Characterization of HbA1c Levels in a Subsample of Hispanic Adults Living in the San Juan Metropolitan Area

Myriam Z. Allende-Vigo, Alex N. González-Bóssolo, Santiago Coste-Sibilia, Erick Suárez, Cynthia M. Pérez


Objective: To determine the mean levels of glycated hemoglobin (HbA1c) in a subsample of non-diabetic Hispanic Puerto Ricans living in the San Juan metropolitan area (SJMA) and to assess the sensitivity and specificity of HbA1c as a diagnostic test for prediabetes. Research design and Methods: This was a secondary data analysis of the parent study, Burden of Diabetes and Hypertension in the Adult Population of the San Juan Metropolitan Area of Puerto Rico. Based on their HbA1c and fasting plasma glucose (FPG) values, 370 adults (147 males; 223 females) were classified as non-diabetics. An additional analysis of sensitivity, specificity, and predictive values for this subsample examined the association between FPG and HbA1c. Results: The mean HbA1c among the non-diabetic population was 5.38% (±0.23). Sensitivity, specificity, and the area under the receiving operating characteristic curve were 56.8%, 74.2%, and 84.3%, respectively, for the diagnosis of prediabetes, using HbA1c as the sole diagnostic test (P<0.001). Conclusion: This study demonstrated that HbA1c levels among the non-diabetic Hispanic population residing in the SJMA were very similar to those of non-Hispanic whites living in the US. Our results are consistent with those of other studies that have shown that the sensitivity of the HbA1c test is too low to be used in the diagnosis of prediabetes.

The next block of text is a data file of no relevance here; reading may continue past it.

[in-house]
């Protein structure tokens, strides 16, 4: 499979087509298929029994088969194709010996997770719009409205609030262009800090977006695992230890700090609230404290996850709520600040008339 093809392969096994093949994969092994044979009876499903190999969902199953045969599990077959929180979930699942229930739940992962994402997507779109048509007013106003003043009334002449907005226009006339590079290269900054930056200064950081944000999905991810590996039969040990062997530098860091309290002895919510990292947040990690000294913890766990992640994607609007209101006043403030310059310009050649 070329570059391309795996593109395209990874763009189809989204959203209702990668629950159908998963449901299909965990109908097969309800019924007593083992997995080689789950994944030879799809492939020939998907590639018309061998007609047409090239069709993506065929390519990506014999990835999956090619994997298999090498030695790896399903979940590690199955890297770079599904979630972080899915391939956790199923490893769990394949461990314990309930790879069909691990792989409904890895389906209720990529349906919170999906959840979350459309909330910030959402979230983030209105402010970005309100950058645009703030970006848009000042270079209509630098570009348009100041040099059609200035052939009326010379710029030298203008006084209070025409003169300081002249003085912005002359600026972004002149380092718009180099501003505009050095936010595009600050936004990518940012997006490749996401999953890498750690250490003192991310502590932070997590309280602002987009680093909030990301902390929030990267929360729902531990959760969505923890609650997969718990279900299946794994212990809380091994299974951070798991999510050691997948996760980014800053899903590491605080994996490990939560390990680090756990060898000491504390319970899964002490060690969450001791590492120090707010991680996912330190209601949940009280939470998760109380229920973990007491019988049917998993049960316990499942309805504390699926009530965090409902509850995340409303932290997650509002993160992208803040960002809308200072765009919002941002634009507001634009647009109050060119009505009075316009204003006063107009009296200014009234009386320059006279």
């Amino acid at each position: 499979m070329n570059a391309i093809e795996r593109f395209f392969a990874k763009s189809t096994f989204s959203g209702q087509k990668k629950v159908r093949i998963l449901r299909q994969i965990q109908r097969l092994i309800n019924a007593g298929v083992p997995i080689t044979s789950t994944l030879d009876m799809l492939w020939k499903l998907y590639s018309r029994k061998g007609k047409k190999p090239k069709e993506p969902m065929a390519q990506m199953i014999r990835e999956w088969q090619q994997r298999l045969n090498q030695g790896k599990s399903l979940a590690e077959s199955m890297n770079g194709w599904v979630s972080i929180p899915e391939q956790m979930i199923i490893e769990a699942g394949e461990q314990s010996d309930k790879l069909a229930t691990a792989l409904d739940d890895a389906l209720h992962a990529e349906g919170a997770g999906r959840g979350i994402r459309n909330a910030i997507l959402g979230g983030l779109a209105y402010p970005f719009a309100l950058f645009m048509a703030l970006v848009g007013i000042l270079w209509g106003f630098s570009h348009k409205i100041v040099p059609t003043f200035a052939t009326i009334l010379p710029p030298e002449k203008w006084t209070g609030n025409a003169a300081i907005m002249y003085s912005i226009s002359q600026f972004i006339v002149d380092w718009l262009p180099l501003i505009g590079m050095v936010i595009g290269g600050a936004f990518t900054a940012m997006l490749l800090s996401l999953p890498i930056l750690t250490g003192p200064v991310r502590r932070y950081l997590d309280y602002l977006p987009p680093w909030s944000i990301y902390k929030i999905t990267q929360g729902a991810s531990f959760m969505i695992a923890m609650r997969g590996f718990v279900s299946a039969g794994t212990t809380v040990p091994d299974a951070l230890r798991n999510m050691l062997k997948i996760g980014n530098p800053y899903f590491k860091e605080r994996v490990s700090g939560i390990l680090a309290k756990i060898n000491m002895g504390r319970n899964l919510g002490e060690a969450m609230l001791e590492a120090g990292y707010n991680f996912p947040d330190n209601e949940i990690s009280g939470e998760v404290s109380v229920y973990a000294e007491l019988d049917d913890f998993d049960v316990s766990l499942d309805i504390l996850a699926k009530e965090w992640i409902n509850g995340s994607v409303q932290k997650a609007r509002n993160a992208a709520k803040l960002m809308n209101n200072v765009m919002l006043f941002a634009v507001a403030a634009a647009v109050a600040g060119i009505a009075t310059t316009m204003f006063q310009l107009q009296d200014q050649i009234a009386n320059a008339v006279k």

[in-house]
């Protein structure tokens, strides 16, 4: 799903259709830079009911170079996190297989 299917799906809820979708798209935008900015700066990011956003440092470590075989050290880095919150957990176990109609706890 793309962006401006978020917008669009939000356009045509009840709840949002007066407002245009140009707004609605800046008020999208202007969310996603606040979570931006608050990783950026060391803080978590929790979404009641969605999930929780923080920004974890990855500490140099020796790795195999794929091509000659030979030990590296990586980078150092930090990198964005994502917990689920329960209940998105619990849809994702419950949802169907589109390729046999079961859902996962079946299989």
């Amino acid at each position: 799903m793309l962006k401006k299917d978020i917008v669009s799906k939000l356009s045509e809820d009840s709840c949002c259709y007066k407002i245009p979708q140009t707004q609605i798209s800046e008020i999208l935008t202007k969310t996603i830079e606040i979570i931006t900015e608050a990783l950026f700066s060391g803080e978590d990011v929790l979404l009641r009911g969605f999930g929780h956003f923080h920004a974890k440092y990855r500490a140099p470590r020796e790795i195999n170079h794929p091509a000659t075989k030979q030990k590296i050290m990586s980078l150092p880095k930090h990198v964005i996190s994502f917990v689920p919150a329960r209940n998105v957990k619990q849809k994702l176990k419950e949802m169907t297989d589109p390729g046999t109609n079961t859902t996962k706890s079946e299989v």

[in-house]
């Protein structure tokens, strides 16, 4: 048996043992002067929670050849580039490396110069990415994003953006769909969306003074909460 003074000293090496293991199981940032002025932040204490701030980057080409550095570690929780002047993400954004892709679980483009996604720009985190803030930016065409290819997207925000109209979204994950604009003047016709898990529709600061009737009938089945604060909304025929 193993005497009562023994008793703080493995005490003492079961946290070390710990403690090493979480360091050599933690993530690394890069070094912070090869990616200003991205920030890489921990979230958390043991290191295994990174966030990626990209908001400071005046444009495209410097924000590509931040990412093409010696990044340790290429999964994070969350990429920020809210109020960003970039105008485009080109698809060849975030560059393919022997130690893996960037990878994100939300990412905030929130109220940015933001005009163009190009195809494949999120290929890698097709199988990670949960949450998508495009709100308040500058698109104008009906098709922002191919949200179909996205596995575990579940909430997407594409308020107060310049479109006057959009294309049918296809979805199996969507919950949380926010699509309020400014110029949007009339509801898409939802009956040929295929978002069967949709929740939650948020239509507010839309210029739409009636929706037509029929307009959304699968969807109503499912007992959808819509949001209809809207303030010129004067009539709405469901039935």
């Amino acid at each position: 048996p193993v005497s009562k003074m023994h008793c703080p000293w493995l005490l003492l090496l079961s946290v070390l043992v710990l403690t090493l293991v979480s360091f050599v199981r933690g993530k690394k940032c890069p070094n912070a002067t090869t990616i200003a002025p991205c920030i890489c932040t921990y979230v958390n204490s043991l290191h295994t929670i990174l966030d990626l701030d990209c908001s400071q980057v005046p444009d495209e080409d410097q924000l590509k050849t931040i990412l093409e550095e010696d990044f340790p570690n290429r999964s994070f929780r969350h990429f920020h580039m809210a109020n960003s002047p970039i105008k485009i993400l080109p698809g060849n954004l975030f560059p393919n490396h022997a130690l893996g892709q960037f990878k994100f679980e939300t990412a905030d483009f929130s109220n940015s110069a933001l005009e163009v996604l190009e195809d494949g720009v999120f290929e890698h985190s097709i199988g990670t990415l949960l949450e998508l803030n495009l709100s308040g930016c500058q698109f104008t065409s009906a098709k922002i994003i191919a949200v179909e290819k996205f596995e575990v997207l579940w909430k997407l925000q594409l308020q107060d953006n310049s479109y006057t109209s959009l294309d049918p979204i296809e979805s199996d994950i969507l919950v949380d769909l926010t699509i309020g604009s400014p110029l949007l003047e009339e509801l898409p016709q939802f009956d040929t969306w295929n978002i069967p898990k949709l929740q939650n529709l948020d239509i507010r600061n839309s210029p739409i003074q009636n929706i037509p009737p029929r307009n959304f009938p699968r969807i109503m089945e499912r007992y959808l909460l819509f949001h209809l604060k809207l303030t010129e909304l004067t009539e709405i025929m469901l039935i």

HbA1c; Glycated hemoglobin; Hispanics

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